Grief and Loss: Avoiding Relapse When You’re Hurting the Most

girl being comforted about her lossThe pain and sadness that come with the loss of a loved one can feel unbearable, and because of the overwhelming nature of the emotions that characterize the experience, a period of grief and mourning is not only normal but expected.
In fact, if intensive symptoms of loss and depression persist for up to six months due to the death of someone close to you, it is considered a normal part of the grieving process. However, if grieving and depression symptoms worsen with time or continue longer than six months, mental health treatment is recommended.

When you are in recovery and must face the loss of a loved one, it is not uncommon to immediately feel triggered to relapse. Escape is very often the first choice of those dealing with overwhelming emotions, and death and loss can trigger some of the most intensive emotional periods of your life.

 

Tips to Get Through Relpase

It is possible to navigate this experience without relapse. Here are some tips to help you get through:

  • Give yourself permission to grieve. Don’t try to stop yourself from feeling what you are feeling, and do not judge yourself if it takes time for you to manage even the basics. Your loss and those feelings of grief may be the last thing you think about at night, the only thing you think about all day, and the first thing you think about in the morning – for a time. Eventually, it will be the second thing you think about in the morning rather than the first, and you will be able to make room in your life for other experiences. Give yourself the time and space to get there at your own pace.
  • Stick to your treatment program. Though you may not feel like going to a 12-step meeting or talking about anything you are feeling with your therapist, it will be helpful to you to not only get out of the house but to also change focus and reconnect with treatment principles. The principles, truisms, and philosophies helped you to get through detox and the early stages of sobriety, and they can again be of service to you as face your loss.
  • Spend time with others. You may want nothing more than to isolate, and shut out the rest of the world. While that may be a healing choice briefly, it is important to connect with others. Go for a walk with a friend or out to coffee – something that helps you to get up, take a shower, get dressed, get out of the house briefly, and connect with another human.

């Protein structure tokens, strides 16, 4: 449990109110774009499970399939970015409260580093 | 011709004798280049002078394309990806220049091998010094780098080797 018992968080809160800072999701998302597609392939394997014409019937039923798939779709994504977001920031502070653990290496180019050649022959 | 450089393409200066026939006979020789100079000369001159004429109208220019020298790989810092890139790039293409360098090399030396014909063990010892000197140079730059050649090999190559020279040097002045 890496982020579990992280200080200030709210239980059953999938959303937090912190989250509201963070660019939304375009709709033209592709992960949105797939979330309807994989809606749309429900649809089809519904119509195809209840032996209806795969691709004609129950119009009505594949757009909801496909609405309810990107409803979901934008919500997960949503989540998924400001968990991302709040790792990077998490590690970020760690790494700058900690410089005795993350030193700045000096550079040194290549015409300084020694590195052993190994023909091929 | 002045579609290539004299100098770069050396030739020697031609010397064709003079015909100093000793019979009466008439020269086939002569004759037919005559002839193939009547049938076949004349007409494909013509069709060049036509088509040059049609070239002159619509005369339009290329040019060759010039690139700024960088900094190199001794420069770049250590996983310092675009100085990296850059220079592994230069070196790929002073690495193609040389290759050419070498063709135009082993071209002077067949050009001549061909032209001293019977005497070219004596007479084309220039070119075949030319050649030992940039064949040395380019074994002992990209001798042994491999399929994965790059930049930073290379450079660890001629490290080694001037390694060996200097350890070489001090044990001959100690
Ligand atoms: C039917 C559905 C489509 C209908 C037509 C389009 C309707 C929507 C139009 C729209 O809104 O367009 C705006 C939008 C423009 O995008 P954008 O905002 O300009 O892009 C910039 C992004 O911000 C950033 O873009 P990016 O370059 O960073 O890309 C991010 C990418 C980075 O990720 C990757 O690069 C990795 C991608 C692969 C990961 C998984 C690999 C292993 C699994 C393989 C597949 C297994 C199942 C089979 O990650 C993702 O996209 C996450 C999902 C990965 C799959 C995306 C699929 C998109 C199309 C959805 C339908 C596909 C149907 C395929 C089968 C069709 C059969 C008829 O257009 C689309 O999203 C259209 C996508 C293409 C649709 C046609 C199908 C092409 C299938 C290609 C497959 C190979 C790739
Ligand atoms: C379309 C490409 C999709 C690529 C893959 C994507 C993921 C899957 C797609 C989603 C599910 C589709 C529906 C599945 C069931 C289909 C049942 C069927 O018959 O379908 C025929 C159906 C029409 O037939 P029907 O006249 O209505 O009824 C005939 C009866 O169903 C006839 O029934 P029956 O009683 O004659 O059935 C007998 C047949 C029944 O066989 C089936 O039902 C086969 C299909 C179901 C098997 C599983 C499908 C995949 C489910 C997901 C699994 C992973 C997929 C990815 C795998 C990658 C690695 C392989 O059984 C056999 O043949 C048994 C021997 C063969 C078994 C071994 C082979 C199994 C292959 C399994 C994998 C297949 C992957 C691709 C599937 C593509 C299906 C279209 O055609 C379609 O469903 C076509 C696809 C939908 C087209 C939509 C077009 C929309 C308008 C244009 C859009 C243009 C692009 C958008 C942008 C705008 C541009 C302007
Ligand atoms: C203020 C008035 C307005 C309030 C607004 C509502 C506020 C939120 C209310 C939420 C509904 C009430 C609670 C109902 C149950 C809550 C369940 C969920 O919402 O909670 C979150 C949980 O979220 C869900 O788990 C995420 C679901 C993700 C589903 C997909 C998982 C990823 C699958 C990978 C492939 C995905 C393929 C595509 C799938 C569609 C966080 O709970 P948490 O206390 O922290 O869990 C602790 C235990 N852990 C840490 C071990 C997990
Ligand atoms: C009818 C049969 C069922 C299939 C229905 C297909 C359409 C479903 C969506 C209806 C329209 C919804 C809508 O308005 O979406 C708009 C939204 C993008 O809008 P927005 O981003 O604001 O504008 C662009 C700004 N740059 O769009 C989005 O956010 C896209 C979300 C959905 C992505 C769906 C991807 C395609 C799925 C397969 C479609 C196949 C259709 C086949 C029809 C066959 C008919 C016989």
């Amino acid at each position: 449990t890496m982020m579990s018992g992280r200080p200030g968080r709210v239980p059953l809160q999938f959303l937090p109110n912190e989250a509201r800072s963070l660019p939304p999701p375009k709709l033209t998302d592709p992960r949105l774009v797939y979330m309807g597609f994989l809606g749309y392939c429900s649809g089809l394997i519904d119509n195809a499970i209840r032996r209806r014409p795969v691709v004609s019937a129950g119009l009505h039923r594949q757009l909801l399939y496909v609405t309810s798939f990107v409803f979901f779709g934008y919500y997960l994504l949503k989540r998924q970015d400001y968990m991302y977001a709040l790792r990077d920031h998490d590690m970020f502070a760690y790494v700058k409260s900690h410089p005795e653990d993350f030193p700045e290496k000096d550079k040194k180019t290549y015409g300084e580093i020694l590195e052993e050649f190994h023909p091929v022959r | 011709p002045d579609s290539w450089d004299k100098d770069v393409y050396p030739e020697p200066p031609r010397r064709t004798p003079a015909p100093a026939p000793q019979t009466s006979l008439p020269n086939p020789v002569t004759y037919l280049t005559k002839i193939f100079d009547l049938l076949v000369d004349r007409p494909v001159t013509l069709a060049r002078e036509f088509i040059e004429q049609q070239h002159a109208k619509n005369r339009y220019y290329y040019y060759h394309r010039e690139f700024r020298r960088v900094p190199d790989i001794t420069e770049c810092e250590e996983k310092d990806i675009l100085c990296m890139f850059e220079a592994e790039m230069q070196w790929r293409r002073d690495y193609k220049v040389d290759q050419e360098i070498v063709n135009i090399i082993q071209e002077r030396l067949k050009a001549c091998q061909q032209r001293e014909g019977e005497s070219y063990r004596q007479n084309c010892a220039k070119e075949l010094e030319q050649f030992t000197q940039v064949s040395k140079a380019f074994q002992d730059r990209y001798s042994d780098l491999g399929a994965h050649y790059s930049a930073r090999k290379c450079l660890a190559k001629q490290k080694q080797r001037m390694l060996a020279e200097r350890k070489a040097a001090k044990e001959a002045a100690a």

• Make a concerted effort to avoid other triggering situations. When you are vulnerable in your recovery after the loss of a loved one, it’s important to limit your exposure to other situations, feelings, and stressors that can cause you to want to drink or get high. For example, now is not the time to test your boundaries by going to bars with sober friends or spending time with people who make you feel uncomfortable or unhappy. Your sobriety is of primary importance right now, so make every effort to protect it by avoiding the things you know may put you in the vicinity of drugs and alcohol.
  • Commemorate your loved one. Pick a date in the near future where you will spend the day doing something special for or in memory of your loved one. Having this point to prepare for and then the experience of it can help you to move through your grief rather than sitting still in it.
  • Ask for help. If you need support or if you are unable to manage certain things, ask others who are close to you for help. Be specific in your requests in order to make sure you are getting your needs met, and when the time is right, make sure that your gratitude and appreciation are evident.
  • Give back to others. Making a concerted effort to focus on the things that are good and positive in your life can help you to move forward in processing your grief. If that doesn’t come easily, volunteering can connect you with different people who are struggling. Seeing them and helping them can help you to feel better about yourself, your place in the world, and the value of your life, which in turn can help you to manage grief without relapse.
  • Create a new goal. Similarly, creating a new, positive goal and mapping out a path to achieve it can help you to fill your life with something good after a loss. Choose a goal that is important to you and that you can accomplish in a relatively short amount of time (e.g., fewer than 30-60 days) and that will help you to make progress in an area of life that is important to you (e.g., spiritual growth, family connections, career growth, etc.).
  • Get back on track. Should you relapse during the grieving process, it does not have to mean a return to a full-blown addiction. Instead, if it does happen, get yourself back on track as quickly as possible by connecting with your therapist or your sponsor and investing quality time in recovery therapies and treatments.

Have you lost a loved one during recovery? How did you get through it without relapse? What are your tips for others in recovery who are grieving? Leave a comment and share your experience.

Grief and Loss: Avoiding Relapse When You’re Hurting the Most
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Grief and Loss: Avoiding Relapse When You’re Hurting the Most was last modified: May 19th, 2017 by The Recovery Village